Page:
Baitcasting Rods

Baitcasting rods similar in design to spin casting rods, but the spool of the reel is positioned perpendicular to the rod rather than parallel to the rod. 


Baitcasting rods are more popular with experienced anglers because the rod and reel require more practice to master the accuracy and control of the revolving spool.


Spinning Rods 

Spinning rods are the easiest type of fishing rod to use because they are lightweight and use spinning reels. Like other types of rods, spinning rods come in a variety of lengths and weights, which makes it a versatile rod for anglers of all experience levels.


Surf Rods

Surf rods look similar to bait and casting rods, but the most significant design difference is that they are longer (up to 14 feet) and have the ability to catch bigger fish in all types of water conditions.


Surf rods may take a little getting used to due to their size, but they are the best type of rod to use when saltwater fishing.


A Note on Fishing Reels

Fishing poles all have a basic design and the same parts, but rods are categorized by the type of fishing reel. The reel holds the fishing line and plays a vital role in casting and retrieving your fishing line.


While most fishing rods come with a reel, you can often change out the reel depending on your preferences. As an inexperienced angler, you will probably use a spinning rod that comes with a spinning reel.


The best way to learn more about reels and how they differ is to visit an outdoor sporting goods store and talk with a sales associate who specializes in rods and reels. 

How to Cast

The first step in learning how to fish is knowing how to cast. Casting your line is the best and most effective way to get your fishing line in the water.


Casting your line takes practice, and it’s essential to keep in mind that it may take you several casts before you drop your line where you want it to land. 


Not only does casting take practice, but there are other factors to consider, such as wind and avoiding obstacles such as trees. Many anglers spend off the water practicing their casting. 


Don’t hesitate to watch online videos of anglers casting or head out to an open space like your backyard and work on casting.


Casting your line is similar in most types of fishing, but we’ll point out a few of the differences in casting various types of rods.


Casting a Spin Casting Rod

Start by holding the rod with your dominant hand and the reel should be below the rod and under your hand.


Your grip should be tight so that you have control but comfortable enough that you can control the release button on the reel. The “butt” of your pole should hit about waist level.


Reel out your line so that your lure, hook, and bait is between 10 and 18 inches from the tip of your fishing pole. If you release too much line, simply reel it in and try again.


Before you cast out your line, press and hold your thumb on the release button on the reel. 


Pull the rod tip back over your dominant shoulder, bring it forward and aim your rod tip at your target on the water. As your rod comes forward, let go of the button on the reel to release the line. If done correctly, your line should hit the water.


Once your lure hits the water, turn the handle of your reel to retrieve some of the line, so there’s no slack in your line. Your line should be tight so that you can see and feel a bite from a fish.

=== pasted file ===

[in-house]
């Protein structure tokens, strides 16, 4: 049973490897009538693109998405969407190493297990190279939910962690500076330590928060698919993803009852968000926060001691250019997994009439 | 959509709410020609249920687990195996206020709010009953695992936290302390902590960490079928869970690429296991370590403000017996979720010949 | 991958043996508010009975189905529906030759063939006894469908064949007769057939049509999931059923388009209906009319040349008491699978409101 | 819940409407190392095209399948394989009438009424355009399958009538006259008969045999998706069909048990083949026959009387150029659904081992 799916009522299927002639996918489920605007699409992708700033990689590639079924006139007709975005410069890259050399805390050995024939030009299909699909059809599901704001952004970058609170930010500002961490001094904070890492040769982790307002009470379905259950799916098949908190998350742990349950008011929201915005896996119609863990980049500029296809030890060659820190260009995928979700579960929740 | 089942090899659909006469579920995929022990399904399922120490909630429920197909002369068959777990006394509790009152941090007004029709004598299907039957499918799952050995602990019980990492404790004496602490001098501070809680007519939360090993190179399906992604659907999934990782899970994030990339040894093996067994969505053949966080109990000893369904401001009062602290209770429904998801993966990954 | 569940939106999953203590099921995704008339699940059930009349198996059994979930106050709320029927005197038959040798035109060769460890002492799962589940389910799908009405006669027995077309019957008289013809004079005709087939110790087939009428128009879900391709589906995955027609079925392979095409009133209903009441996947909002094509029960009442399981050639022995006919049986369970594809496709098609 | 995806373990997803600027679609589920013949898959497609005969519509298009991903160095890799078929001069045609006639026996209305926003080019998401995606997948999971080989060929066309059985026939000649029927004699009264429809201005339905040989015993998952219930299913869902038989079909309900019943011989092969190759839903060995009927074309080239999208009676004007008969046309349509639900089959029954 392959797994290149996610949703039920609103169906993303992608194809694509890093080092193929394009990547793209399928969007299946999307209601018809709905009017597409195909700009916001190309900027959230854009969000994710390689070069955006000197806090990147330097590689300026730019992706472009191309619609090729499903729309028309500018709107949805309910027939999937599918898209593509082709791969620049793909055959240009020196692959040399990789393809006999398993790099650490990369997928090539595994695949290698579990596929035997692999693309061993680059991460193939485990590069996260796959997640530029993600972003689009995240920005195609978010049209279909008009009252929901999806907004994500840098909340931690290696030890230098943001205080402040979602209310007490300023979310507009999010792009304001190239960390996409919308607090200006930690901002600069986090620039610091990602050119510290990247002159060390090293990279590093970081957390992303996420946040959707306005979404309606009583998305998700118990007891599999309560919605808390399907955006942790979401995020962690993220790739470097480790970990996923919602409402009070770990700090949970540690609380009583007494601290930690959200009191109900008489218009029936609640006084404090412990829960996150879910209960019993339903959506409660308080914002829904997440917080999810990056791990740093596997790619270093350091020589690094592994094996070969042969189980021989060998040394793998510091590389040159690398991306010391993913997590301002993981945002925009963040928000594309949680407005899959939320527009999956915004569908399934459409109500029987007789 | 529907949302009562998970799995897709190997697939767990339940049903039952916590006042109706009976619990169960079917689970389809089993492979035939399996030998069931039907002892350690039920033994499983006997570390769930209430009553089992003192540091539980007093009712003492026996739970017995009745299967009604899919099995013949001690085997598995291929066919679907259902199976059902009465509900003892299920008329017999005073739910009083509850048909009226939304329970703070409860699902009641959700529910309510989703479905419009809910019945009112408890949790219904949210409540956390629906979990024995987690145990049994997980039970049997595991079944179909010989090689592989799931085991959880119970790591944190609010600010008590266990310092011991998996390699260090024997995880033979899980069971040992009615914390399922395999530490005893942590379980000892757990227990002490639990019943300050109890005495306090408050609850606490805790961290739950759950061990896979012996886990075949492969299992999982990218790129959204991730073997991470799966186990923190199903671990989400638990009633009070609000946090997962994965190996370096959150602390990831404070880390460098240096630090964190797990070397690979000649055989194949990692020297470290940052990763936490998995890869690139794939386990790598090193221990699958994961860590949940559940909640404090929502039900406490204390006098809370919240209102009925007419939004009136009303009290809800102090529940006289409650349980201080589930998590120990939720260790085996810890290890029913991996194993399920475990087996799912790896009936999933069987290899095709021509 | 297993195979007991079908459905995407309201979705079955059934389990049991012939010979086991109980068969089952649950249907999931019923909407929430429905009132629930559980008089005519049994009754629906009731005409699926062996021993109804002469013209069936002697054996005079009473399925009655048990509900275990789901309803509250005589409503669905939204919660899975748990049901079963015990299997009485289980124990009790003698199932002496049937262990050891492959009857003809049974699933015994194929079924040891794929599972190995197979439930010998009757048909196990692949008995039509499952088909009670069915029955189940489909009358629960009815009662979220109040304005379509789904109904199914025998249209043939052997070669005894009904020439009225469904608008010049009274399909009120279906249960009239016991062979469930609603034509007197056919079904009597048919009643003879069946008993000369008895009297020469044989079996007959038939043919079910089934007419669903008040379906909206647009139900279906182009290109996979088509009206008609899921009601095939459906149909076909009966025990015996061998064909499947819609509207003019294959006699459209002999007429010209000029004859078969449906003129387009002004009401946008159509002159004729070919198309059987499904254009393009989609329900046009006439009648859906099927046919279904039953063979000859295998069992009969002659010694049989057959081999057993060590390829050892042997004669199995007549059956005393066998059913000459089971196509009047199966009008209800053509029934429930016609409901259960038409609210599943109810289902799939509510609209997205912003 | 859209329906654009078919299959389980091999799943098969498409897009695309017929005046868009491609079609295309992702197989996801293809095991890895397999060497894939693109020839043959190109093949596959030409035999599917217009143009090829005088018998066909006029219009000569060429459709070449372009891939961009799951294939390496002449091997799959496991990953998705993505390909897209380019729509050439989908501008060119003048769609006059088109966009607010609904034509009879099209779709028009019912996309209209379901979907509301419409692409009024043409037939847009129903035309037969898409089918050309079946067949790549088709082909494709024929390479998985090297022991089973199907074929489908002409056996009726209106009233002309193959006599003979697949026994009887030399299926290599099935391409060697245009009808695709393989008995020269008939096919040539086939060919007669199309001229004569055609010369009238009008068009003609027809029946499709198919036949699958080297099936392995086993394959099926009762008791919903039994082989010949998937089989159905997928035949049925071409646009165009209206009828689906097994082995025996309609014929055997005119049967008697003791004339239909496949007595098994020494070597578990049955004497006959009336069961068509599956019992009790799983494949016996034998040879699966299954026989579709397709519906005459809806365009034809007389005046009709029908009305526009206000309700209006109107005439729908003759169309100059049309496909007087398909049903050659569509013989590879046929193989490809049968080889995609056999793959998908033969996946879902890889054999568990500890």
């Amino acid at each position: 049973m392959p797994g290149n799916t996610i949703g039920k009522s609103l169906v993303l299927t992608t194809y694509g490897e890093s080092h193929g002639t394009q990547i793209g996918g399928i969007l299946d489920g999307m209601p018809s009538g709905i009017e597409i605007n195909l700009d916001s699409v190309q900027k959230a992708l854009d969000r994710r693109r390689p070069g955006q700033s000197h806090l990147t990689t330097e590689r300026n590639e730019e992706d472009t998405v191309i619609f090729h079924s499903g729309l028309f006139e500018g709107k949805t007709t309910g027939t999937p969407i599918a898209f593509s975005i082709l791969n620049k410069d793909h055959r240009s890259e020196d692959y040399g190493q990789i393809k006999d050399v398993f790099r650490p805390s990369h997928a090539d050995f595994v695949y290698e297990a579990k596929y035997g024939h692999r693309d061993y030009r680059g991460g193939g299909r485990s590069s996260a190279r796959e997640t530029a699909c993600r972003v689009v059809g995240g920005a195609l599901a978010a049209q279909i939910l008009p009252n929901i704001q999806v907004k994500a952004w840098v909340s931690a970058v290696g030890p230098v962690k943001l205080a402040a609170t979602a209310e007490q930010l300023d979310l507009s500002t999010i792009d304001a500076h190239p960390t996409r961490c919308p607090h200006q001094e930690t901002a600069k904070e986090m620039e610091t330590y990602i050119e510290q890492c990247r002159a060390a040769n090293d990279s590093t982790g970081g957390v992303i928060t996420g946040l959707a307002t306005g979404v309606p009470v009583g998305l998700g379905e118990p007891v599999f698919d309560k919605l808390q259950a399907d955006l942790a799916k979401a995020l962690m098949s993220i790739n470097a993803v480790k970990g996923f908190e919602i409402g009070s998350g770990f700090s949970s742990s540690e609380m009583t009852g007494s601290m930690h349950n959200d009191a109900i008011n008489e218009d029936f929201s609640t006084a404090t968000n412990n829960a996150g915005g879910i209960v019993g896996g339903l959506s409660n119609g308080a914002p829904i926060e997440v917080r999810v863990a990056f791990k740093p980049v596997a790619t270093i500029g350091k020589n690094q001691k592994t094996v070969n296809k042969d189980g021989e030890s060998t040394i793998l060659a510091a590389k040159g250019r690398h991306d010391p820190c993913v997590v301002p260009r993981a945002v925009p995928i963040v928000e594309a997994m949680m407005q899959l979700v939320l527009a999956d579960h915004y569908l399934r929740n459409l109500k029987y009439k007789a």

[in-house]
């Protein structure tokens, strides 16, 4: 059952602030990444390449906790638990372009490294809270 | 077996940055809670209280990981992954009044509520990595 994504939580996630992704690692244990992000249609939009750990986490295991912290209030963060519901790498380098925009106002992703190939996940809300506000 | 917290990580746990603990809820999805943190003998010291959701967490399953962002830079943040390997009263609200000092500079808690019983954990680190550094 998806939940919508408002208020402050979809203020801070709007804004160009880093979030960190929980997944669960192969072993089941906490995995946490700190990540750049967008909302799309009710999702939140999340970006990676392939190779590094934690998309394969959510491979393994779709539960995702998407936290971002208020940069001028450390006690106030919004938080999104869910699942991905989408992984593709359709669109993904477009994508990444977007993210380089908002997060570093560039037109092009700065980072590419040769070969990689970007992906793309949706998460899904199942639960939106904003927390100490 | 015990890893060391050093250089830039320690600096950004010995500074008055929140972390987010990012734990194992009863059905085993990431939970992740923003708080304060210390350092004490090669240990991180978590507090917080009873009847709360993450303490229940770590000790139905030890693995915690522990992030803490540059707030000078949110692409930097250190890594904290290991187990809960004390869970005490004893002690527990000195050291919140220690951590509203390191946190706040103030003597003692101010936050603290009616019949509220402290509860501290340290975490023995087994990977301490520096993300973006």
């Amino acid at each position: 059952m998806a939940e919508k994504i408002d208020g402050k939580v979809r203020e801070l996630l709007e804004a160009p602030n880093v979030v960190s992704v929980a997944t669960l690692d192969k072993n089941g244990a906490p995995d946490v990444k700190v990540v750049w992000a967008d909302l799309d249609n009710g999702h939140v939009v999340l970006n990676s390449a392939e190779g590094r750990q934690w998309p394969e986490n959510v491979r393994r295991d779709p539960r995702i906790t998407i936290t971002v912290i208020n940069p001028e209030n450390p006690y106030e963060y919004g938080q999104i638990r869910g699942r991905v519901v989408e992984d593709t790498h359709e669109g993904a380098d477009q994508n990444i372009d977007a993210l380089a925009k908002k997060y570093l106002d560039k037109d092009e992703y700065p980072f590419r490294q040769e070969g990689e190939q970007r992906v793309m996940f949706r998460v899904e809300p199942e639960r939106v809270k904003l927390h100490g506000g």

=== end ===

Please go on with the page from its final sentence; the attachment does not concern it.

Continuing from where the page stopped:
Casting a Baitcasting Rod

When casting with a baitcasting rod, your technique is the same as a spin casting rod but rather than pressing your thumb onto the release button on your reel, hold your thumb against the line on the reel until you’re ready to cast. 


The same casting technique applies when positioning the rod tip behind your shoulder, bringing the line forward, and aiming towards your target on the water.


Reel in any slack and don’t get too frustrated if you need to recast. Remember, the perfect cast usually takes several tries.


Casting a Spinning Rod

The most significant difference in casting a spinning rod is that you hook the line on your forefinger when you open the bail on your reel.


Don’t let go of the line until you cast the line over your shoulder and towards your target. 


Check out this video to get a better idea on how to cast your line using a spinning rod.


Casting a Surf Rod

The way you cast your surf rod is dependent on the type of reel you have on the rod. If you have a spinning reel, follow the same steps that you usually would when casting a spinning rod.


The most significant difference is the length of the surf rod and making sure you have enough line let out before you cast. 


We recommend letting out enough line so that the sinker lines up with the bottom guide (or eyelet) on the pole. Since surf rods are more massive and often difficult to control, make sure that you position your body correctly with one foot forward and your hips square and facing the water.


Follow the same technique when casting and retrieving.

Casting a Fly Rod

Hold on to the cork handle, and if your hand is positioned correctly, the reel should be below and behind your hand.


The goal of casting a fly rod is to throw the line in a straight path. As you’re practicing, visualize your rod tip hitting the ceiling and coming back down. The elbow on your casting arm pivots and you never put the rod tip behind your shoulder. 


Even though you don’t put the rod tip behind your shoulder, the goal is to cast the line backward to create a straight line. When this occurs, the rod will bend and project the line farther when you cast forward. Fly rod casting is probably the most challenging type of cast and requires a lot of practice, but you can learn to perfect it over time.